The UN Foundation's Girls & Women Strategy team hosts an event on mental health at the Foundation's Nest Hub on the sidelines of the Women Deliver conference in Kigali, Rwanda in July 2023. The Hub was designed to be a safe, inclusive, beautiful, and comfortable space in order to support the mental and emotional well-being of feminist activists attending the conference. Photo: UN Foundation
There’s a global mental health crisis crying out for action, and it’s taking the biggest toll on girls and women, whose rights are rolling back around the world. Three gender equality experts discuss girls’ and women’s mental and emotional well-being.
“Mental health has become a silent pandemic in the lives of many of our young women,” Amina J. Mohammed said at the Generation Equality Midpoint Moment during diplomacy’s biggest moment, the 78th Session of the UN General Assembly. Shining a light on the severity of the crisis, the Deputy Secretary-General was adamant that gender equality will remain out of reach — as will, by extension, all 17 of the Sustainable Development Goals — until we address this issue head-on.
As conversations around mental health expand, Sia Nowrojee, Stephanie Oula, and Mary Jerome on the UN Foundation’s Girls and Women Strategy team are looking at this crisis through a gender equality lens. They’re seeing firsthand how feminist organizations and movements as well as private sector companies are paying greater attention. Now more than ever, integrating healing justice and centering mental health in their work is urgent to ensure that no girl or woman has to suffer in silence.
The Connection Between Mental Health and Gender Equality
Megan: How do girls’ and women’s experiences with mental health differ from those of boys and men? What’s the connection between mental health and gender equality?
Sia: You know, Megan, mental health is a global crisis across genders. Boys and men are deeply affected by this crisis as well. But the ways that it is experienced by girls and women are shaped by the ways in which gender norms differ — how we, as women, experience the world and the inherent stresses and inequalities that come with being a girl or a woman in the world today.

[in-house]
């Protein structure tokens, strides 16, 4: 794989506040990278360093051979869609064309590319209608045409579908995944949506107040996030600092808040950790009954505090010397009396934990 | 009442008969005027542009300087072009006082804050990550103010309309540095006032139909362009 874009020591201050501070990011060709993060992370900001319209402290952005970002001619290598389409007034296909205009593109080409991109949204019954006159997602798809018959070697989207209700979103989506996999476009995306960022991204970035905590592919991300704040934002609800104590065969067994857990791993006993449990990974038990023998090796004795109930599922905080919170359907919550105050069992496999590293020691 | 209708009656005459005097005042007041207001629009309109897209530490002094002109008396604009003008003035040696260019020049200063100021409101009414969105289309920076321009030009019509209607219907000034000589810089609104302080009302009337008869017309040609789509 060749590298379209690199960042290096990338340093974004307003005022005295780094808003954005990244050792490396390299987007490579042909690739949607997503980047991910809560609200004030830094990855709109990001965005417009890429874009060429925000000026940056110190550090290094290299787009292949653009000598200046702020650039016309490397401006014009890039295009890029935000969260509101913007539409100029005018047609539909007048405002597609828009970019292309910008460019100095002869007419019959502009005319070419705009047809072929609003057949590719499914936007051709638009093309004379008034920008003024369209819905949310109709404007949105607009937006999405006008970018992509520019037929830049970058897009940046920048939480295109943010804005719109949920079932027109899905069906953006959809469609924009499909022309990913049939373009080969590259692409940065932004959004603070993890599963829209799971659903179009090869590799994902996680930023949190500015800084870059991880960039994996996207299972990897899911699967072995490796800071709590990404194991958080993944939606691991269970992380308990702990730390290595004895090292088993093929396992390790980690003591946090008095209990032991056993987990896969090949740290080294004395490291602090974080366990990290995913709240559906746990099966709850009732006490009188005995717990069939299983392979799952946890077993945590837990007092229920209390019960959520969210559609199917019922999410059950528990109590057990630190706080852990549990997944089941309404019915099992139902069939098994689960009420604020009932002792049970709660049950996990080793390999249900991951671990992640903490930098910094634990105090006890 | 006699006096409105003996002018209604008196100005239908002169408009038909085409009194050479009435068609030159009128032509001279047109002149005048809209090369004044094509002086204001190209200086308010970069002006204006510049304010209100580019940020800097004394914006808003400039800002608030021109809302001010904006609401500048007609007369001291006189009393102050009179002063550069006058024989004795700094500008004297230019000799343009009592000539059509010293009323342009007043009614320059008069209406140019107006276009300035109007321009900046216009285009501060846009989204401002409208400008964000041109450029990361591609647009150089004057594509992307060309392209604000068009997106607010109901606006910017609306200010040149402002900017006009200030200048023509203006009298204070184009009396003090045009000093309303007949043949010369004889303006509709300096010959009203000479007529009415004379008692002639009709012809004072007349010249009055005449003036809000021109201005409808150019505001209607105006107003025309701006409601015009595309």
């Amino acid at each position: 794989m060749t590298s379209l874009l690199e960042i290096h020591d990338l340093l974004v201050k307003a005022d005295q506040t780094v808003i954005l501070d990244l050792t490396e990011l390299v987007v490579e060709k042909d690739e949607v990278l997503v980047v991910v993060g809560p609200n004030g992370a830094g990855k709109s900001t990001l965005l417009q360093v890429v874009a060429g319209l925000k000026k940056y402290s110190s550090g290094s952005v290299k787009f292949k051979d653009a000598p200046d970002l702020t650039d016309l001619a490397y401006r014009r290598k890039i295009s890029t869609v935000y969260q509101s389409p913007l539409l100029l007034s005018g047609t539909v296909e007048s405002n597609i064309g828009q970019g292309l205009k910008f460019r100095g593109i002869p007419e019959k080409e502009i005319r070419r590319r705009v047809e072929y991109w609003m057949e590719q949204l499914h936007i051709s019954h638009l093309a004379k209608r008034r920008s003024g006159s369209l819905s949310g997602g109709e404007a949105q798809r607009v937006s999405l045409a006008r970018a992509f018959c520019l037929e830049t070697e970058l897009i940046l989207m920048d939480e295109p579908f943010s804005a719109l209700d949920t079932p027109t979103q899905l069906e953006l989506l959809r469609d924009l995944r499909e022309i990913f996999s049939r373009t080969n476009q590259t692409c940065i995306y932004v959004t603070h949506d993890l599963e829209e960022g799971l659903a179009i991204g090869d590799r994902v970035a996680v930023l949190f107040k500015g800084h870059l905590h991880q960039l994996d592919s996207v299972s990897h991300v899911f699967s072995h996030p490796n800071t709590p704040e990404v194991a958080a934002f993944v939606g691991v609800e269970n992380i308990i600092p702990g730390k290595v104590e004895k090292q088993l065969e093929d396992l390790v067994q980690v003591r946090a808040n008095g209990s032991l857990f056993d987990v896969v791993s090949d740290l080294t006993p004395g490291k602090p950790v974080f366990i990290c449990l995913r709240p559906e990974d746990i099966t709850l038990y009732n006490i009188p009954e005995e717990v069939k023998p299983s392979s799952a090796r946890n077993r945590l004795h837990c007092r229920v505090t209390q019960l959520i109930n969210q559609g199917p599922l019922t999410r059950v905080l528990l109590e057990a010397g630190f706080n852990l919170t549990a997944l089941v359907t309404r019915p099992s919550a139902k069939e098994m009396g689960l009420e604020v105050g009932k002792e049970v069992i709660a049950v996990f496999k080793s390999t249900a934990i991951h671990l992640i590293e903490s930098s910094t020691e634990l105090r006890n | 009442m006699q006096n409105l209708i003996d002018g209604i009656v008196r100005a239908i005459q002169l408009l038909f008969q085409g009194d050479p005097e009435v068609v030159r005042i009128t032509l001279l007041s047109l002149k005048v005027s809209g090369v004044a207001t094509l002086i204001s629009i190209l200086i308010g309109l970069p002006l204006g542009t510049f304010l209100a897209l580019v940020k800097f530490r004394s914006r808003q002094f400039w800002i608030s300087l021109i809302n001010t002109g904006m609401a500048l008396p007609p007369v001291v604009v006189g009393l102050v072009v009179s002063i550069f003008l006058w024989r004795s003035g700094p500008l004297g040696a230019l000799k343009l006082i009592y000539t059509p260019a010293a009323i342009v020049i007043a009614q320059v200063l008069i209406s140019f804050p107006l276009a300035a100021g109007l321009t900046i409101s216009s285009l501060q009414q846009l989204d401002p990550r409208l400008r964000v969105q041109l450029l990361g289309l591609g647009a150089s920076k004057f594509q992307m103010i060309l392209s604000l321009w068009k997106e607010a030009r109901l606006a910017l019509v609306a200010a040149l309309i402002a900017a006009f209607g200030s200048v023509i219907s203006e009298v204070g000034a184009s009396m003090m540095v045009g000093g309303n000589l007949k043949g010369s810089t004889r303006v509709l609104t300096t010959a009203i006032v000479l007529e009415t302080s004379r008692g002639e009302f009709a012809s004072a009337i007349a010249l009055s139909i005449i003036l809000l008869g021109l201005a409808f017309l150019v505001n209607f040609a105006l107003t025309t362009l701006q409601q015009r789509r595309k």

Stephanie: New research from our partners at Kate Spade New York and Prospira Global found that 90% of those surveyed agreed: Women experience increasing stressors simply by being a woman.
Mary: Of all the mental health challenges that are specific to girls and women, of which there are many, the one that I’m thinking about most acutely is gender-based violence.
Sia: Definitely. When 1 in 3 women experience gender-based violence, it’s clear: Being a woman is risky.
Stephanie: Sadly, I think it’s become so normalized in our societies that as girls and women, we have to constantly think about our safety, and about risk and danger. We’re constantly calculating about whether it’s safe to walk home from school, safe to be out socializing, how to stay safe at work, and for so many women and girls, whether it is safe to be at home. It takes a big toll when you realize how much head space that takes up, to regularly monitor and think about potential violence and how to survive it.
Sia: And I don’t think it’s a coincidence that as girls and women around the world lose control over what happens to our bodies, including where we can even be in our bodies, we’re seeing this crisis intensify.
For example, mental health practitioners in Afghanistan have been reporting higher rates of suicide among girls and women than boys and men for the first time. At the same time, we’re seeing new laws that are shrinking the worlds of Afghan girls and women; they cannot travel without a male escort and have little or no access to spaces where they can learn, work, and come together in community. And now, a new survey from the UN confirms that an overwhelming majority — nearly 70% of Afghan women — are reporting growing feelings of anxiety, isolation, and depression. Again, it’s not a coincidence.
The Shocking Reality of the Mental Health Crisis
That’s such a distressing example. What has been the most shocking statistic when it comes to your work on mental health in the gender space?
Mary: A recent report from the CDC [U.S. Centers for Disease Control and Prevention] stopped me in my tracks. It found that nearly 60% of teen girls in the U.S. felt persistently sad or hopeless — double that of teen boys. And about 1 in 3 teenage girls seriously considered suicide. That’s heartbreaking.
"In the United States, about 1 in 3 teenage girls seriously considered suicide."
U.S. Centers for Disease Control and Prevention (2023)
Sia: It’s the “persistent sadness and hopelessness” that drove home the extent of this crisis for me. It’s just such a powerful description: 60% of adolescent girls are feeling sad and hopeless. How can we ignore that?
Stephanie: I think we have to acknowledge that this generation of girls is growing up in an increasingly digital world; there are clear linkages between social media use and adolescent mental health. Research has shown a direct correlation between rising social media use and mental health impacts among teen girls in the U.S. in particular. We need to tackle violence and bullying against girls in the digital world just as much as in the real one.
"We need to tackle violence and bullying against girls in the digital world just as much as in the real one. "
Mary: It’s been great to see growing recognition in the private sector about both the influence they have as advertisers and their responsibility to stop perpetuating stereotypes and biases that make mental health challenges worse — especially among girls and women.